On the cultural front, 1.) the Rev. Martin Luther King Jr. Memorial finally opened, though not without controversy and not without delay. 2.) Historian Charles Marsh reflected on the death of Civil Rights icon and pastor Rev. Fred Shuttlesworth. 3.) Apple founder and CEO Steve Jobs’ also died this year and Jelani Greenridge meditated on the entrepreneur’s wisdom. 4.) The nation solemnly observed the tenth anniversary of the September 11, 2001 terrorist attacks and dedicated a memorial at the World Trade Center site, as the war in Iraq that those attacks spurred finally came to an end. 5.) The 150th anniversary of Civil War went largely unnoticed, but not by us. And sadly, 6.) legendary Penn State football coach Joe Paterno was fired amidst a scandal over assistant coach Jerry Sandusky’s alleged pedophilia. Wil LaViest, Julian DeShazier, and I responded to the horrific news.
ARTS & ENTERTAINMENT
After 25 years Oprah Winfrey says goodbye to her talk show.
1.) In arts and entertainment, Oprah Winfrey ended her talk show after 25 years and we revisited the “Church of Oprah.” No need to fear a loss of black media power, however because 2.) Forbes named Tyler Perry the richest man in Hollywood. We covered elements of his media empire here, here, here, and here. 3.) The Help opened in cinemas amidst plenty of debate about its merits or lack thereof. 4.) Controversial Gospel music crossover success stories like that of Tonéx got Jelani Greenridge thinking and we mourned the death of cross-over artist Jessy Dixon. 5.) Lastly, BET’s successful relaunch of The Game deserves a mention, even though our commentator didn’t care much for the values of the show (or lack thereof).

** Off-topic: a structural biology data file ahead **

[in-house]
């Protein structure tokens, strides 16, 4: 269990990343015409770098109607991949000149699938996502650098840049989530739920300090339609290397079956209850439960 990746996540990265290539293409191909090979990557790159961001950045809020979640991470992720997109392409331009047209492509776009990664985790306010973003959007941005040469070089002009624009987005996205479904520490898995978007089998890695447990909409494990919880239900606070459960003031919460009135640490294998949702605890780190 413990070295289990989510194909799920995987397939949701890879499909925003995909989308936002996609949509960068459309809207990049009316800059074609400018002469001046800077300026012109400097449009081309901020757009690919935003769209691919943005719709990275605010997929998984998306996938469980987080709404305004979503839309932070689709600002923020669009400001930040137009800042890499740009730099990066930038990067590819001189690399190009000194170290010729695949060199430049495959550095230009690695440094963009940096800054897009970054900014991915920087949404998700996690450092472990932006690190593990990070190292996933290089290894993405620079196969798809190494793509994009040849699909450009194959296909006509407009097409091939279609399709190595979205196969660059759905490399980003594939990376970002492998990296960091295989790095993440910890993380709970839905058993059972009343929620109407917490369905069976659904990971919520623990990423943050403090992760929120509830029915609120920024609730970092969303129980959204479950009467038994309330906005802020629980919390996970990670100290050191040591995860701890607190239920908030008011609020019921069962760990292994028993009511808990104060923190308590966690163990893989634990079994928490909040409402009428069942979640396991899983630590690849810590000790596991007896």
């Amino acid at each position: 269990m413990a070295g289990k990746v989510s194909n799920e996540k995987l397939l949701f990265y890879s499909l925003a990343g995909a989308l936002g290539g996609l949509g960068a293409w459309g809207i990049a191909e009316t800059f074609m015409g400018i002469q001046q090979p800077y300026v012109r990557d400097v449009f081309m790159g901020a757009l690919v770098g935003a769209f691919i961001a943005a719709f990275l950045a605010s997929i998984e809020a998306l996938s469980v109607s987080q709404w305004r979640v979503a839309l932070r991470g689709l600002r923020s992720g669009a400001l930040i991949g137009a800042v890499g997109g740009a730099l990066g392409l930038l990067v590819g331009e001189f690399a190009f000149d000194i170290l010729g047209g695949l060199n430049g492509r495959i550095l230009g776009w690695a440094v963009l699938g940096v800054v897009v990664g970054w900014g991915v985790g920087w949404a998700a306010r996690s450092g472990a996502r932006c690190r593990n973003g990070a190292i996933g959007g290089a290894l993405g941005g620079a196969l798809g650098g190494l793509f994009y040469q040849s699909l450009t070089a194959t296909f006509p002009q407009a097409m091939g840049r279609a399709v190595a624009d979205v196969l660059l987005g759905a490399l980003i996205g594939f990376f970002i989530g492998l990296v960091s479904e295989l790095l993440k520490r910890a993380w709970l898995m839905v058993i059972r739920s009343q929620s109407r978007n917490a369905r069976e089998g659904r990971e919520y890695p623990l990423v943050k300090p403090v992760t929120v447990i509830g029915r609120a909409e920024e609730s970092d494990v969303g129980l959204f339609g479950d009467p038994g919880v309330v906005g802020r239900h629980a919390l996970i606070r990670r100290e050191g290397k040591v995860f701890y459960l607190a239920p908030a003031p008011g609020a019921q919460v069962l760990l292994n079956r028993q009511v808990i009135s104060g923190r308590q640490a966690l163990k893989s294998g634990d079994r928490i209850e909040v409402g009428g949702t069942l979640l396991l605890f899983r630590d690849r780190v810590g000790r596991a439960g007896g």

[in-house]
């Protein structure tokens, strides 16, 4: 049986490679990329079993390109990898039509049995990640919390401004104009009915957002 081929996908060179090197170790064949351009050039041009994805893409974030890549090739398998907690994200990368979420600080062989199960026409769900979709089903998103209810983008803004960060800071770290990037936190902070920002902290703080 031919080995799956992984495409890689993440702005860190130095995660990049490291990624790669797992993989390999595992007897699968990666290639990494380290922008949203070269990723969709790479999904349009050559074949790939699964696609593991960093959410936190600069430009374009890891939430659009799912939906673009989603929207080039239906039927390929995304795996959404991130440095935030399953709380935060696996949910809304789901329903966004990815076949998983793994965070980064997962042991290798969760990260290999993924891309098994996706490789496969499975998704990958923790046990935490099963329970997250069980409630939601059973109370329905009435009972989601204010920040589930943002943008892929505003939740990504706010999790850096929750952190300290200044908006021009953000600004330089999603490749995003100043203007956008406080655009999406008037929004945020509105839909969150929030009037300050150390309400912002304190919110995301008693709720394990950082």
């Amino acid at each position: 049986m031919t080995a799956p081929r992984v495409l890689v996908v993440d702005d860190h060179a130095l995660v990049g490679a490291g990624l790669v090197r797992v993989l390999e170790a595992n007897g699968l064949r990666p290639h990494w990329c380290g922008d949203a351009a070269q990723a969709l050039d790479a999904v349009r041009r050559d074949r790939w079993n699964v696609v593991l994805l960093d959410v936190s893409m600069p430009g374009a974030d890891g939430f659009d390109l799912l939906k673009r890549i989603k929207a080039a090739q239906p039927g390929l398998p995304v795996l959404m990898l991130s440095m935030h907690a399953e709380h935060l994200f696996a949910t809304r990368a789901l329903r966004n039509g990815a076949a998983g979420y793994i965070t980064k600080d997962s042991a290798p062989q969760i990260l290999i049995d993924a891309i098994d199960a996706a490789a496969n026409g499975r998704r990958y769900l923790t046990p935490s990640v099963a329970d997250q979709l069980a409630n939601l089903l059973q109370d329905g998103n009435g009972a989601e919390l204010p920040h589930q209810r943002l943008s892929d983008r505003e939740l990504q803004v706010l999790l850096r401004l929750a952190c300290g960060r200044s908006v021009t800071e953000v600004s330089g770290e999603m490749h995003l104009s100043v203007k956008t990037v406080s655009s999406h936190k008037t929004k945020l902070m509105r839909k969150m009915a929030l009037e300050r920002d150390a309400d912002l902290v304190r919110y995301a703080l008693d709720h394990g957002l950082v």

CHURCH & FAITH
Bishop Eddie Long and Rev. Bernice King before she left his church.
In church and faith news, 1.) Bishop Eddie Long agreed to a financial settlement with four young men who accused him of sexual misconduct, Bernice King left his church in the aftermath, questions continued to swirl about the allegations, but Long didn’t step down from the pulpit until his wife filed for divorce this month. In better news, 2.) The Hartford Institute for Religion Research reported that the black church is bucking a wider trend toward congregational decline, and 3.) the Southern Baptists got serious about diversity with the election of Rev. Fred Luter as their first African American vice president. We also reported on other denominations that are pursuing diversity. 4.) Pastor Rob Bell stirred up a theological hornet’s nest with his latest book and conservative authors responded. 5.) Finally, Rev. Zachery Tims met an untimely death in a New York City hotel room.